December 16, 2016 5:38 PM
Winter Weather Preparedness: AVALANCHES!
Thousands of avalanches occur each winter in the mountains of Colorado. With the enormous popularity of winter sports in Colorado, this poses a risk to skiers, snowboarders, snowmobilers, and people traveling in the backcountry. On average 6 people die in avalanches in the state of Colorado every year. Anyone who travels into the high country in the winter should be prepared for avalanches and know how to avoid them.
The most important thing to know is how to get information on current avalanche conditions. Check the Colorado Avalanche Information Center website http://www.colorado.gov/avalanche for the current avalanche forecast and the National Weather Service website at www.weather.gov for the current weather forecast. Knowing the current and future conditions will help you make
good decisions in the backcountry.
A little information about avalanche safety can go a long way. Most avalanches occur during or just after snowstorms on slopes between 30 to 45 degrees. A significant snowfall may result in an unstable snowpack. By waiting at least 36 hours after a big snow event or wind storm before you go into the mountains may allow the snowpack to become more stable and less likely to avalanche. If you stay in valleys away from avalanche chutes, in stands of dense trees, or on gentle slopes you can decrease the risk of being caught in an avalanche.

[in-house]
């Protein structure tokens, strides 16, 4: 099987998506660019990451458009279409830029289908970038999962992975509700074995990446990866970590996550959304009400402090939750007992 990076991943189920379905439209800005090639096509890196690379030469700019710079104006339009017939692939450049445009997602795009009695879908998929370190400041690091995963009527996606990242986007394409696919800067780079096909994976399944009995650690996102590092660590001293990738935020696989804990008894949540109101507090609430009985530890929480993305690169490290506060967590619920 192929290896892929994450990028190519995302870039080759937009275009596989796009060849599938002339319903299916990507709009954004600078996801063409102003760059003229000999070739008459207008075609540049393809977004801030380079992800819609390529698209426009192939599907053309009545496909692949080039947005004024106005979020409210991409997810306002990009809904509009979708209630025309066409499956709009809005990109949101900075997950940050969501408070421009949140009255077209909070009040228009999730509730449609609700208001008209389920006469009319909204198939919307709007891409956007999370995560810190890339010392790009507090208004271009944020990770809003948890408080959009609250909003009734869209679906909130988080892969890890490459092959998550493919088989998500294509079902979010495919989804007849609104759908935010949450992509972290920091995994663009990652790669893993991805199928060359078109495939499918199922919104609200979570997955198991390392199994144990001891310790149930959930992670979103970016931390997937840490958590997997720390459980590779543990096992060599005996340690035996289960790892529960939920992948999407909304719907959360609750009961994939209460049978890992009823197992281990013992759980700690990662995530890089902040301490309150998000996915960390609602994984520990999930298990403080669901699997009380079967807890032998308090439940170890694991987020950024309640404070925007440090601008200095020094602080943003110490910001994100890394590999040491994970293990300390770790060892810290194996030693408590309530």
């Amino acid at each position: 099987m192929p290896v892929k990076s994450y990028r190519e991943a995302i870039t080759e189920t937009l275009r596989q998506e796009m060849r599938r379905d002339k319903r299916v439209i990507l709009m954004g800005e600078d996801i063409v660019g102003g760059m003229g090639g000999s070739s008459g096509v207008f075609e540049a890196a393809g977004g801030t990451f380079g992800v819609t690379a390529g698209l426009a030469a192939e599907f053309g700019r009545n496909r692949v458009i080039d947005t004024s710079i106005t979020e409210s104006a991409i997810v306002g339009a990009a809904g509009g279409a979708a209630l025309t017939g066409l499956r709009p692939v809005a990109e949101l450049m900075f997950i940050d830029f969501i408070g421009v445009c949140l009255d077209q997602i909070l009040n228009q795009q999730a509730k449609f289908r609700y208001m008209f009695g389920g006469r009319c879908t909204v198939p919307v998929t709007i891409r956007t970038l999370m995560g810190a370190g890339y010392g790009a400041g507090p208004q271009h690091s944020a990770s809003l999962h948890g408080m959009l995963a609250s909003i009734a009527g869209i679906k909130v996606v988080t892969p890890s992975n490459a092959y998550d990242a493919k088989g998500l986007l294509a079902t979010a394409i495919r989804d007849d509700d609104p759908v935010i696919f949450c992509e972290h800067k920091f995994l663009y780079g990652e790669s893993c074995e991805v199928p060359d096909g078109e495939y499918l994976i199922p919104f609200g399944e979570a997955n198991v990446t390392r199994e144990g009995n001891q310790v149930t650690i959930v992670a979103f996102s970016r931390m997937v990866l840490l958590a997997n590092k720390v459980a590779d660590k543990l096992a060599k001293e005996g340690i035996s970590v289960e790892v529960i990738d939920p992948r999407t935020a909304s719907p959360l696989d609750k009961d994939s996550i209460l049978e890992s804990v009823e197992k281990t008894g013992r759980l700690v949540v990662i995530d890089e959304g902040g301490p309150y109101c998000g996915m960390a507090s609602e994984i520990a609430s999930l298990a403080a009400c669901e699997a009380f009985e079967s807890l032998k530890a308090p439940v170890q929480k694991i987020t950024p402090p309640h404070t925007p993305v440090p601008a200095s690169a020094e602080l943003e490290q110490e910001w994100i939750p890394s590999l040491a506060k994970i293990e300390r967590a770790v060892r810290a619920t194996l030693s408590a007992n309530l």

If you are a skier or snowboarder at a commercial ski area the risk from avalanches is lower than in the backcountry. Ski patrols work to reduce the chance of an avalanche on open slopes. Respect the rules of the ski area, stay on open slopes, and do not stray out of bounds or into closed areas. The avalanche risk is higher outside of the ski area boundaries.
If you want to enjoy the great outdoors in areas prone to avalanches, you can reduce the danger by following a few simple suggestions:
• Check the current avalanche forecast to get information on current and forecast avalanche conditions. Also check the latest weather forecast to see if conditions are likely to change while you are in the backcountry.
• Never travel alone. Always have one or more companions. Even small avalanches can be fatal. If you are alone and get trapped, you may not be found until spring.
• If crossing a slope that may be prone to avalanches, do it one person at a time. You want to minimize the impact on your party if an avalanche is accidentally released.
• In avalanche country, all members of your party should carry avalanche rescue equipment, including an avalanche beacon, shovel and probe pole. This increases your chances of affecting a successful rescue and finding your friends alive.
Avalanche conditions in Colorado are monitored and forecast by the Colorado Avalanche Information Center, CAIC. You can get more information on avalanches, avalanche forecasts, and avalanche safety from CAIC. Go to their website @
http://www.colorado.gov/avalanche or call the center at 303-499-9650.